If we have a tree that is 500 years old we can measure the radiocarbon in the 500 rings and see what radiocarbon concentration corresponds to each calendar year.
Using very old trees (such as the Bristlecone Pines in the western U. A.), it is possible to make measurements back to a few thousand years ago.
This is on charcoal from an oak twig at the very top of the secondary fill of the ditch and it calibrates to between 15 BC.
This ought to mean that the outer ditch, which of course is now completely buried, was still a visible feature in the landscape in the Middle Bronze Age.
Many of the finds from the pits and the enclosure look very similar but we don’t know if the pits and ditches were in use at the same time, whether some of the pits are earlier than the enclosure ditches or whether the enclosure came first and the pits were a later response to the visible remains of an earlier enclosure (confused yet, I know I am).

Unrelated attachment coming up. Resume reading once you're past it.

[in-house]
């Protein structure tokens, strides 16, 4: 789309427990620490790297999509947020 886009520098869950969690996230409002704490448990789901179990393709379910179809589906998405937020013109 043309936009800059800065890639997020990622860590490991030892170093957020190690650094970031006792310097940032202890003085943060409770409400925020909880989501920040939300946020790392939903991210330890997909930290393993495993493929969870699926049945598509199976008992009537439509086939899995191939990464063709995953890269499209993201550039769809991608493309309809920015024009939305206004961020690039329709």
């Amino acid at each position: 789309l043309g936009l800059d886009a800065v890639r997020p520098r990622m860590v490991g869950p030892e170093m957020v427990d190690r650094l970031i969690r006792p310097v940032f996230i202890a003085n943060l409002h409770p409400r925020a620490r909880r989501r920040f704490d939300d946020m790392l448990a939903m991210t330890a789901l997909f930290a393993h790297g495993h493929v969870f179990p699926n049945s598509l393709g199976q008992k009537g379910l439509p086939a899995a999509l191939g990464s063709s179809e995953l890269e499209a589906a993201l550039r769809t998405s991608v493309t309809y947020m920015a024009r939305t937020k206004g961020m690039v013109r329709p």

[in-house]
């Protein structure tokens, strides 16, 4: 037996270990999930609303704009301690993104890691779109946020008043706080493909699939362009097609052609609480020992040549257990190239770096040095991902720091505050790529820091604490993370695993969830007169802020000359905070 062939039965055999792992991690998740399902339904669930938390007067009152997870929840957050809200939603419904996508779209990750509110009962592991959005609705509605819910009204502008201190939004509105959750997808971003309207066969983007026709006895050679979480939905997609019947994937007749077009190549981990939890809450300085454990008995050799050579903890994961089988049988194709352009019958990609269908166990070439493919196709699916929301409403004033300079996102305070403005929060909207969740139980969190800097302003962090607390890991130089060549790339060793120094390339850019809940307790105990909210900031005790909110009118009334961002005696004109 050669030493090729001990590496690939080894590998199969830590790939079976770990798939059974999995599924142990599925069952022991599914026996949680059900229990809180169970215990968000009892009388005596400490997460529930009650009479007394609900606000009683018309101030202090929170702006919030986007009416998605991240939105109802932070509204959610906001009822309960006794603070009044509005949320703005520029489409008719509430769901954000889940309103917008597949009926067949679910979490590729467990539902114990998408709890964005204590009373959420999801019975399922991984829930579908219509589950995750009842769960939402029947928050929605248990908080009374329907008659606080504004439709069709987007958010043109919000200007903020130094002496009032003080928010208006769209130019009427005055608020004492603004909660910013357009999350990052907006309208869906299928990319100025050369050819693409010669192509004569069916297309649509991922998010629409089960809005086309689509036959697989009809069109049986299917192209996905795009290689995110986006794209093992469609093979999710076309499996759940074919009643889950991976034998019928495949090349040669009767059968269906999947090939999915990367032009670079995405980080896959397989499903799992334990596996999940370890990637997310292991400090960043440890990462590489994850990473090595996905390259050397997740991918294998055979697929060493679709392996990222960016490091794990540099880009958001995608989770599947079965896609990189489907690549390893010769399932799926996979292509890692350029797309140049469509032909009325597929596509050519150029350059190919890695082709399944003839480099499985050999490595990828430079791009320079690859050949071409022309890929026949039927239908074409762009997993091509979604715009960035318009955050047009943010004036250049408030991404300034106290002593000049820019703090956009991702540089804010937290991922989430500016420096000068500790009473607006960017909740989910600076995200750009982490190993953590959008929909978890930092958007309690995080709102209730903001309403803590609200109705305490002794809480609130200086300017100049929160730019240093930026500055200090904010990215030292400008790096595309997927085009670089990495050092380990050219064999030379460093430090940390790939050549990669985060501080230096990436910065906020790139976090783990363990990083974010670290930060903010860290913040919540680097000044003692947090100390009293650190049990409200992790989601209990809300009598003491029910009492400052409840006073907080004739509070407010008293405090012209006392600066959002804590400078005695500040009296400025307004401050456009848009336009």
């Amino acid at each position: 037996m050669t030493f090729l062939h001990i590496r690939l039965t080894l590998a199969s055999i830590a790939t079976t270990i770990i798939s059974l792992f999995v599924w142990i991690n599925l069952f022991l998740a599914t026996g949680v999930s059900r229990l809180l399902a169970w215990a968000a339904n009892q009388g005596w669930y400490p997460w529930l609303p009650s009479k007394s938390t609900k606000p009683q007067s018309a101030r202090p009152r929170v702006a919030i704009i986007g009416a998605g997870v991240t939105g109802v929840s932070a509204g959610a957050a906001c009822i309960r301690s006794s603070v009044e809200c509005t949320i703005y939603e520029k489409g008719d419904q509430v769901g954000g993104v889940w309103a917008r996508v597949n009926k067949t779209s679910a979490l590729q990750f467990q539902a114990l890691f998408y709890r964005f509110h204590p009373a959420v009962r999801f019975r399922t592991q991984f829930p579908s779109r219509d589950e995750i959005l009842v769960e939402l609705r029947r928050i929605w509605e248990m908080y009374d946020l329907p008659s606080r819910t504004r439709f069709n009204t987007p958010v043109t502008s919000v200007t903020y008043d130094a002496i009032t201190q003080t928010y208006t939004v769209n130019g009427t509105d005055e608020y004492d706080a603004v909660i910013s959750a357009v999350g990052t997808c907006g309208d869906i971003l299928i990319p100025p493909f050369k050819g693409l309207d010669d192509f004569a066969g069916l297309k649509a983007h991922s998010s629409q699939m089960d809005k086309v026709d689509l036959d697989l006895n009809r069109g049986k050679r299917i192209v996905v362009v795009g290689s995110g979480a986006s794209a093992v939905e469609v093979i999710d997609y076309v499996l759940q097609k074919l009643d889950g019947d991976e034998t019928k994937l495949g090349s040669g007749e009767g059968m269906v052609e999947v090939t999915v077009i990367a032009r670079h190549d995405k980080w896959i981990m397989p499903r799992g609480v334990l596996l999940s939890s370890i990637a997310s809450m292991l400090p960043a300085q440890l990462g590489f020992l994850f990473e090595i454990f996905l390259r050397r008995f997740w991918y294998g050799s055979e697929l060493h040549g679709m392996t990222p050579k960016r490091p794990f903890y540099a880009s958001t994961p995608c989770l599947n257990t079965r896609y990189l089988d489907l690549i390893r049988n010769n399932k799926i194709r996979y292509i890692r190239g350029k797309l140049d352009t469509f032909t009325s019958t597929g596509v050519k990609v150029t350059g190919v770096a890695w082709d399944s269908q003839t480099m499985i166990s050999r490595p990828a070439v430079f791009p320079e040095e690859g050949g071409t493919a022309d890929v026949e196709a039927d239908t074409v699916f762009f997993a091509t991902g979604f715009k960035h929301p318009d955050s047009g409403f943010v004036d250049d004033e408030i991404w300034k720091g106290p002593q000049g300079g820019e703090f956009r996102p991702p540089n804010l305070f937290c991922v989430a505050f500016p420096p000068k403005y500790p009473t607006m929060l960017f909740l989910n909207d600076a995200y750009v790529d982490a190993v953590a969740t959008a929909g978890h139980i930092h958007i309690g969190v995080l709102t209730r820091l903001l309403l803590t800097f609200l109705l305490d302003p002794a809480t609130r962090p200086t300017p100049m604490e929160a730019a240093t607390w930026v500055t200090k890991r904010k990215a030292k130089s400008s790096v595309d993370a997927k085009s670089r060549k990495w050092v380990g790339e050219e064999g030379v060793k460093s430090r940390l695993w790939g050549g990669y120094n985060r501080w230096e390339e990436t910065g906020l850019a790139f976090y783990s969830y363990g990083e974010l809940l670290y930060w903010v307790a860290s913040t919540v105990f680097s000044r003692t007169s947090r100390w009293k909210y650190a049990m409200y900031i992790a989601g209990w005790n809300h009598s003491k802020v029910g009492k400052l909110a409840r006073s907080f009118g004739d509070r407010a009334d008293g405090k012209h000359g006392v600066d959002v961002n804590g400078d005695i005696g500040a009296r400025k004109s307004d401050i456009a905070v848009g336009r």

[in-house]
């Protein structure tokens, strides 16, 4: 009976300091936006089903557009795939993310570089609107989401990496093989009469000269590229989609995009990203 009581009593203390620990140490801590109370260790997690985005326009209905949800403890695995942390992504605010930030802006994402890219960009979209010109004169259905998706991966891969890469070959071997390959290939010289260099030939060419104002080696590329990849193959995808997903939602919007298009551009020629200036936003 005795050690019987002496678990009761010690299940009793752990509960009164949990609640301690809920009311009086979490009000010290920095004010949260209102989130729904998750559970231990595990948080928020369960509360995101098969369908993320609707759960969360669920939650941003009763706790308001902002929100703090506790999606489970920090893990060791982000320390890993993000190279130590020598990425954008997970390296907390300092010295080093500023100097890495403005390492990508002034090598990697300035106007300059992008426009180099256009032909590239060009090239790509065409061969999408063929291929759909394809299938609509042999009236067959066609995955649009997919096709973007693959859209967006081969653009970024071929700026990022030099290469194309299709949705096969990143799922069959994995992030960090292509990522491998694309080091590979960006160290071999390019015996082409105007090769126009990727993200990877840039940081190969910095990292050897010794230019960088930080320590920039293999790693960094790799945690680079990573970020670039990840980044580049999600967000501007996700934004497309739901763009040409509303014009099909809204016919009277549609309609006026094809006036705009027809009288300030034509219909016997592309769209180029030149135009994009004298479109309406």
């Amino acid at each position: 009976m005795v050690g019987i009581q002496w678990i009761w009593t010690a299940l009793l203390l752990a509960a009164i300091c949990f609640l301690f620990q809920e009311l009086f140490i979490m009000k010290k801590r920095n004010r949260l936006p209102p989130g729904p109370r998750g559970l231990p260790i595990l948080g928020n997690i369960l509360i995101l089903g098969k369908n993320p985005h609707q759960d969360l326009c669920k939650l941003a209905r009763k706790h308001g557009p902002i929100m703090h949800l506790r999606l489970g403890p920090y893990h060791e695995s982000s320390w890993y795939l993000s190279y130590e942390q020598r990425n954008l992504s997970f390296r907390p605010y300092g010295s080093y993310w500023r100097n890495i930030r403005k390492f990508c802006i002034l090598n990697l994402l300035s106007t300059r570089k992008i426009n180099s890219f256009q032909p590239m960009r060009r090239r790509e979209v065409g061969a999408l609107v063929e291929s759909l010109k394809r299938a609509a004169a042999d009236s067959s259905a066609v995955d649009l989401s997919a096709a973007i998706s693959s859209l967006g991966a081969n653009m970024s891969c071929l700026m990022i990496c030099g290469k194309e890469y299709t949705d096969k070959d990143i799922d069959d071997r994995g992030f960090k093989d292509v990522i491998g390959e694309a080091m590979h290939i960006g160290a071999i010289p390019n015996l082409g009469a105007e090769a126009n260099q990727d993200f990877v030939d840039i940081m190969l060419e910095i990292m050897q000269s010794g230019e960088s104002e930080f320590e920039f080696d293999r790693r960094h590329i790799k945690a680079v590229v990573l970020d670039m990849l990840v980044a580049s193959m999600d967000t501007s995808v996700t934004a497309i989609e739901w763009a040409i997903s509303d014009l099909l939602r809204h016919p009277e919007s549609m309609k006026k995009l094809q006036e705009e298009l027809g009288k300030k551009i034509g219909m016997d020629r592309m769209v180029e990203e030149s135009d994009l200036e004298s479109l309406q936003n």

This is pit M13, inside the enclosure, which we dug in 2014.
This helps to make sense of one of the important questions about this site.
An additional complication is that the stratigraphic record below and above the transition at this site, as well as at most other sites in the region, is far from complete.
The wood in these rings once laid down remains unchanged during the life of the tree.
This is very useful as a record of the radiocarbon concentration in the past.
A date on a fragment of alder charcoal from the top fill of this pit (just about behind Connie’s head) shows that it was in use in the Middle Bronze Age too, between 15 BC.
Based on 92 radiocarbon dates (some unpublished) obtained from 30 sites subjected to dendrochronological calibration, previous chronologies of the Late Neolithic and Bronze Age cultures of Yakutia are revised and a new “calendar chronology” proposed.